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December 2019 Archives

Medical conditions police could mistake for signs of intoxication

When people get behind the wheel drunk, they are at a significantly increased risk of causing a crash that injures them or someone else. Unfortunately, that risk alone isn't enough to deter people from drinking and driving. Law enforcement officers have to actively patrol to check for those driving under the influence to help keep the roads safe. They pull people over based on driving and then perform field sobriety and chemical testing as necessary.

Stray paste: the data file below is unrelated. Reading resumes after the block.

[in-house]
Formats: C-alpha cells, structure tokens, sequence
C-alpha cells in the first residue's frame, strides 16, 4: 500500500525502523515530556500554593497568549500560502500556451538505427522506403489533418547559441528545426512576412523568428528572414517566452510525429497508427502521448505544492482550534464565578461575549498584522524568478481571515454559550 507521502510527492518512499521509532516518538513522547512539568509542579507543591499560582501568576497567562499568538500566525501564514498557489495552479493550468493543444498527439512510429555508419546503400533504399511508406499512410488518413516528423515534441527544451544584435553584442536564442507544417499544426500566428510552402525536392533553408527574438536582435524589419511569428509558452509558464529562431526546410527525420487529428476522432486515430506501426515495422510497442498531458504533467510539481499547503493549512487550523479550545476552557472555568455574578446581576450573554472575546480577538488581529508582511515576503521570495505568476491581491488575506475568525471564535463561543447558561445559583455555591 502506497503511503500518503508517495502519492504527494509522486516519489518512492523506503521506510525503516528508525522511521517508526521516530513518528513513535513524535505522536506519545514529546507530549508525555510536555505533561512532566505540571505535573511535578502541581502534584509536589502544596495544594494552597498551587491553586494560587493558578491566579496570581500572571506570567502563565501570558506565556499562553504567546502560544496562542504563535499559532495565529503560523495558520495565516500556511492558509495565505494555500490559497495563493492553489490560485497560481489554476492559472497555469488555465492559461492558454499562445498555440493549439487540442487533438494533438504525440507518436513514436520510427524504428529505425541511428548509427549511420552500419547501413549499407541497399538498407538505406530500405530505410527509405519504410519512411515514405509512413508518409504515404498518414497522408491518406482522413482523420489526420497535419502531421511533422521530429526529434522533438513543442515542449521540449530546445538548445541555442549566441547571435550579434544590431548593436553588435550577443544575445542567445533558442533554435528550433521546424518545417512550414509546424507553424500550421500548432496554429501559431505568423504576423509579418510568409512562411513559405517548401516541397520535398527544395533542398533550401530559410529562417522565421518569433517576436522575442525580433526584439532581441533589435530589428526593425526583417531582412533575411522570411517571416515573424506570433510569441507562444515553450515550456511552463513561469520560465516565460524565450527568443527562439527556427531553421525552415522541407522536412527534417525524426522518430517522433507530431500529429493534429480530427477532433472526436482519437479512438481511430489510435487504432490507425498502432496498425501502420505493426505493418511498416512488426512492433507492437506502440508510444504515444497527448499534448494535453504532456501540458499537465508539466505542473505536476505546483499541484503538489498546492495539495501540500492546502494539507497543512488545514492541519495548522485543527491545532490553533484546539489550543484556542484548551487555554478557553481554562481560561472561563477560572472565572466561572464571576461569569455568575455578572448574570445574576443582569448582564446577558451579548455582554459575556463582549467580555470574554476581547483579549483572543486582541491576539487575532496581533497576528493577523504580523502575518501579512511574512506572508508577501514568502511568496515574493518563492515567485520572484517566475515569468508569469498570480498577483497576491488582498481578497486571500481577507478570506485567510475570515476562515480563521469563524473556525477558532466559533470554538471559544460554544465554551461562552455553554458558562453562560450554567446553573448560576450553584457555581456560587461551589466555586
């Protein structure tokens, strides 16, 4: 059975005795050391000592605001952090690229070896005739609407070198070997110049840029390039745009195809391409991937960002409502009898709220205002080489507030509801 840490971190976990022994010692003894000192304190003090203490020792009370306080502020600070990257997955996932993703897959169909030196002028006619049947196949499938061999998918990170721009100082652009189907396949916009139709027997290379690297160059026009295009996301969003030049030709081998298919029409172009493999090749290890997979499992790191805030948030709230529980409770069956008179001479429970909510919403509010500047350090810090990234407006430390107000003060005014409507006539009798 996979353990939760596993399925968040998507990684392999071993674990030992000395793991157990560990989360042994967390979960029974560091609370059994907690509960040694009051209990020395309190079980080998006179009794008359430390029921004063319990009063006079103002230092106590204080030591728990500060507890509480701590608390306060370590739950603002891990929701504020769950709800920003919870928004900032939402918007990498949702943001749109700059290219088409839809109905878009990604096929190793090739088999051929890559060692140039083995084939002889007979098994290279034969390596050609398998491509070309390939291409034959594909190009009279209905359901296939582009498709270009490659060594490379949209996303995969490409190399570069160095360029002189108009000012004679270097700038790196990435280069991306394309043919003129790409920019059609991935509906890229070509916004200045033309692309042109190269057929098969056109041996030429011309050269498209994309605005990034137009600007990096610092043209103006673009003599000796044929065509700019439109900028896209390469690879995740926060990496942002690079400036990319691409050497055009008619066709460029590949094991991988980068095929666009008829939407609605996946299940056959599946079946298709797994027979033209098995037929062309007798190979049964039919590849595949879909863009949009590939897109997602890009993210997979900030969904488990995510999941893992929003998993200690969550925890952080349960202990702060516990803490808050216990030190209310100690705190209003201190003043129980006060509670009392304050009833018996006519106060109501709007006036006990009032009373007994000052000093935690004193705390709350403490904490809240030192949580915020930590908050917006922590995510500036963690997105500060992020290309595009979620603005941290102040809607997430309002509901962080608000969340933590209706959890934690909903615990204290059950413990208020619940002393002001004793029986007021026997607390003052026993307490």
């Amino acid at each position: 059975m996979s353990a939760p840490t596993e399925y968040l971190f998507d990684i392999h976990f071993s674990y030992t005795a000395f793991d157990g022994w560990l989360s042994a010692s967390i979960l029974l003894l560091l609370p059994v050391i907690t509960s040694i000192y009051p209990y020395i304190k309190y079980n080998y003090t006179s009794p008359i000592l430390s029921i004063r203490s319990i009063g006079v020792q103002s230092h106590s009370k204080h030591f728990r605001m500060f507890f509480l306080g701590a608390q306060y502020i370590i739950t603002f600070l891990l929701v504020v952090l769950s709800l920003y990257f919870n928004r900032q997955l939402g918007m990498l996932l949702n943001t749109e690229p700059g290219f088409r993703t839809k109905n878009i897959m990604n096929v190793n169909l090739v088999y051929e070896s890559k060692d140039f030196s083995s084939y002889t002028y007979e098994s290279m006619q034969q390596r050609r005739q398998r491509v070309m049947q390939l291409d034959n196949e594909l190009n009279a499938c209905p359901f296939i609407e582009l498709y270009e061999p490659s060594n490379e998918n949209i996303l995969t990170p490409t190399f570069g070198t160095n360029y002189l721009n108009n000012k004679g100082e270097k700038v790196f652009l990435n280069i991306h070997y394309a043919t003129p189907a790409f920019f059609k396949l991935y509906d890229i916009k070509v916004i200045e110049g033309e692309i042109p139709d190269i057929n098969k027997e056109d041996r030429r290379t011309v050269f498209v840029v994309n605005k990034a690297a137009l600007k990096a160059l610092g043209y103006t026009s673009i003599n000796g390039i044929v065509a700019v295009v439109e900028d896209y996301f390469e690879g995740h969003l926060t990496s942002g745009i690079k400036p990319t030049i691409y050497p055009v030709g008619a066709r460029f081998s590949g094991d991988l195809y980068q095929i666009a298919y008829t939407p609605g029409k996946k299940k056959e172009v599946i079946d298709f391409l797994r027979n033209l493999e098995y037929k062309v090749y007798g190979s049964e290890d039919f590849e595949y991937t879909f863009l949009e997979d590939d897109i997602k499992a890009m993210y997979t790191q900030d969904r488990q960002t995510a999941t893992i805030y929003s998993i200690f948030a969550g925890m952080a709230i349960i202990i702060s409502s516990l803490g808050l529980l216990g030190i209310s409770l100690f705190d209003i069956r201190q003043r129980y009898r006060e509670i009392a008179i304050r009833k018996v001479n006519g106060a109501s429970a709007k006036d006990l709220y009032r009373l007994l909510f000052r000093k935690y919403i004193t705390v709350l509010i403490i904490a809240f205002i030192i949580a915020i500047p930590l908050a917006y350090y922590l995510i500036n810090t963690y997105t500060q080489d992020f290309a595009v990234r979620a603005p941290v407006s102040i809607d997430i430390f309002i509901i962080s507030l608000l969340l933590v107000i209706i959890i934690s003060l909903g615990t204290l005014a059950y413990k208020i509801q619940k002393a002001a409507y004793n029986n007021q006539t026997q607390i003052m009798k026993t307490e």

Can police take your blood without your consent after arrest?

Chemical evidence often plays a crucial role in the state's case against alleged criminals, particularly in cases stemming from allegations of impaired driving. It's no wonder then that those worried about potential criminal charges, especially driving while intoxicated (DWI) offenses, may not want law enforcement officers to test their breath or take their blood after an arrest.